Background to the study

The initial theoretical development of the PCBI and an exploratory factor analysis (EFA) by Marx (2016) revealed a four-factor solution of the scale comprising constructs relating to higher-order positive cognition (inventive problem-solving), positive emotion (happy, engaging affect), intrinsic motivation (intentional self-efficacious goal-directed behaviour) and positive social behaviour (influential strengths such as extroversion and social support). The present study is the first study to further examine the construct (multidimensional) validity and internal consistency reliability of the PCBI as an extension of the preliminary research conducted by Marx (2016).

A review of the research literature revealed two core problems relating to the measurement of positive psychology constructs in the workplace. Firstly, a problem that arises is the availability of international and local measures of positive psychology constructs that can be applied with confidence in the South African workplace context. Scholars exert much energy in examining the psychometric properties, and especially the reliability and validity of internationally developed measures when applied in South African workplace settings (Görgens-Ekermans & Herbert, 2013; Metzer et al., 2014). The Employment Equity Act (Act No. 55 of 1998) prohibits psychological testing and assessment unless the reliability and validity of the test and assessment have been scientifically proven. Examining the construct validity and reliability of the PCBI is therefore an important next step in evaluating the usefulness of the scale in assessing positive coping behaviour in a valid manner. The present study examines a multidimensional positive coping behaviour measure developed for the South African context that encapsulates constructs generally assessed by Western-based international measures. In this regard, the study also contributes to research on positive coping behaviour in the South African workplace setting.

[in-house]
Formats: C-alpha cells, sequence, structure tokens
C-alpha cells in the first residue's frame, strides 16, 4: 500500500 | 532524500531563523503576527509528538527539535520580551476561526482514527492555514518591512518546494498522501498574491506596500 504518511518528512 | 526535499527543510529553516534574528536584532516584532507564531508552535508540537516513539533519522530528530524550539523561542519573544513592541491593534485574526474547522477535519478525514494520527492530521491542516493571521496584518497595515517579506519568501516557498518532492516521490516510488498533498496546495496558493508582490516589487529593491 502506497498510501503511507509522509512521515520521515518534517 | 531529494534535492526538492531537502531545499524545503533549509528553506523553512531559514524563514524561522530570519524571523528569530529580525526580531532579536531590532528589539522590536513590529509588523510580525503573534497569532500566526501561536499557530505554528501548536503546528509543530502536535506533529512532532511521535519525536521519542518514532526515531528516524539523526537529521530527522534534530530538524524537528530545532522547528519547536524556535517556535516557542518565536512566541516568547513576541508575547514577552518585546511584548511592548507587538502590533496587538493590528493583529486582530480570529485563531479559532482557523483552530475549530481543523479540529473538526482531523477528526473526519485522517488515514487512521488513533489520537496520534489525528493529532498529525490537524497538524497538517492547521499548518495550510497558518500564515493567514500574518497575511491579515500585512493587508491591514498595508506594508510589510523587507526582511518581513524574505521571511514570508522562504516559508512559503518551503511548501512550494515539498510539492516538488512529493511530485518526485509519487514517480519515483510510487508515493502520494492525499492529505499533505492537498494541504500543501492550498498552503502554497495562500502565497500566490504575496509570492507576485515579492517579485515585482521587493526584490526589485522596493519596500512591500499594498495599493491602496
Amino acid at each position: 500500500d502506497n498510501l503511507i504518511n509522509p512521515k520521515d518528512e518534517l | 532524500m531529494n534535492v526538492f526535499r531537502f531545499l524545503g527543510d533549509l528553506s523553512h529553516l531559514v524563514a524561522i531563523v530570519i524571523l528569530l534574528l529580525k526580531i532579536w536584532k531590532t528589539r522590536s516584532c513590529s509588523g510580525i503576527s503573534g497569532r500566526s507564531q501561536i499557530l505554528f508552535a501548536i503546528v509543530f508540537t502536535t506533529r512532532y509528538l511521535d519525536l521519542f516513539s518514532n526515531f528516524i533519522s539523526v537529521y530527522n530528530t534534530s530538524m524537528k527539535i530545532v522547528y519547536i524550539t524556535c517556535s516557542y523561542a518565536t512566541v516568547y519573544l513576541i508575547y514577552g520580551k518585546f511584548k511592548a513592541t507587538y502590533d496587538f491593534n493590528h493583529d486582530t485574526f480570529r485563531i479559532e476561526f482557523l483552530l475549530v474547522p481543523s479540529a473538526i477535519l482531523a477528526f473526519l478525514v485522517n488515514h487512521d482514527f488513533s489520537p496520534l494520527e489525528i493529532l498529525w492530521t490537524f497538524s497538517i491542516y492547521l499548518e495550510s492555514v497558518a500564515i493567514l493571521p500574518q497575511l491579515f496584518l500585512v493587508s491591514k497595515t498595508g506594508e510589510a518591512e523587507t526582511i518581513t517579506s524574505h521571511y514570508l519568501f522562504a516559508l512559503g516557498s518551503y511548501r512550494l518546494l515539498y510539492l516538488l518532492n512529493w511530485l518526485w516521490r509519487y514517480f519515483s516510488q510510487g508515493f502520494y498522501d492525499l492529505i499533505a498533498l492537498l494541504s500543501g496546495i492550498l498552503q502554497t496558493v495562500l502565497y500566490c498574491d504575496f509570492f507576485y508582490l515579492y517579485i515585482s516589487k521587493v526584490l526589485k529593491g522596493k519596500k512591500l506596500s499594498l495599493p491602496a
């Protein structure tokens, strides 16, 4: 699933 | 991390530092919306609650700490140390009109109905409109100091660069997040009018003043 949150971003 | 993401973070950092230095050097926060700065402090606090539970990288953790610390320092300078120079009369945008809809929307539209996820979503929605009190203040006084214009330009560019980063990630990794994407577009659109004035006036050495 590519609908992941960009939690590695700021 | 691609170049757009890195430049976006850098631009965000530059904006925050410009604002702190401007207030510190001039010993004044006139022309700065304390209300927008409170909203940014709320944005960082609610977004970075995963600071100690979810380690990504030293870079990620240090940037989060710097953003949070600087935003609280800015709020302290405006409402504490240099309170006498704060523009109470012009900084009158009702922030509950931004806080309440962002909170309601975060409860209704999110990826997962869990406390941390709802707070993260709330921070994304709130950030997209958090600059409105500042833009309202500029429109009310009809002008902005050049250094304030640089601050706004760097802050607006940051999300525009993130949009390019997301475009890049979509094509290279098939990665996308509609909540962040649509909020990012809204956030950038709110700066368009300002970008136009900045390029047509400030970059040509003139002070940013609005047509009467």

Second, a review of the research literature on the measurement of positive psychology constructs revealed several measures that have a core construct focus such as, for example, emotional intelligence (Schutte et al., 1998), optimism (Scheier & Carver, 1985), resilience (Wagnild & Young, 1993), locus of control (Schepers, 2005) and self-efficacy (Parker, 1998). Measures that follow a multi-trait approach in assessing positive psychological coping behavioural strengths also emerged; for example, the psychological capital (PsyCap) scale (PCQ-24: Luthans, Avolio, Avey & Norman, 2007) measures an array of constructs such as hope, optimism, self-efficacy and resilience which are encapsulated in a higher-order constellation of individuals' PsyCap. Ryff's (1989) scale of psychological well-being measures, for example, positive psychological constructs such as personal growth, autonomy, self-acceptance, purpose in life and personal relations, while Keyes's (2002) mental health continuum scale measures flourishing constructs such as emotional well-being, psychological well-being and social well-being. In the coping and stress realm, Hammer's (1988) coping resources inventory (CRI) assesses coping resources as cognitive (e.g. positive sense of self-worth, optimism), emotional (e.g. positive affect), social (e.g. embeddedness in social networks), spiritual and/or philosophical (e.g. values) and physical (e.g. health-promoting behaviours) predispositions that enable individuals to handle stressors more effectively. In response to these measures, Marx (2016) argues for a cost-effective multidimensional measure that integrates a wide array of constructs that are emphasised in the positive psychology field. The basic premise is that using a wide array of several scales in order to assess an individual's positive coping strengths can be a costly exercise. In this regard, scholars and practitioners continuously strive to examine the construct validity of scales with the intent to find ways of shortening a scale and to identify constructs that are most relevant and useful to the South African workplace context (Metzer et al., 2014).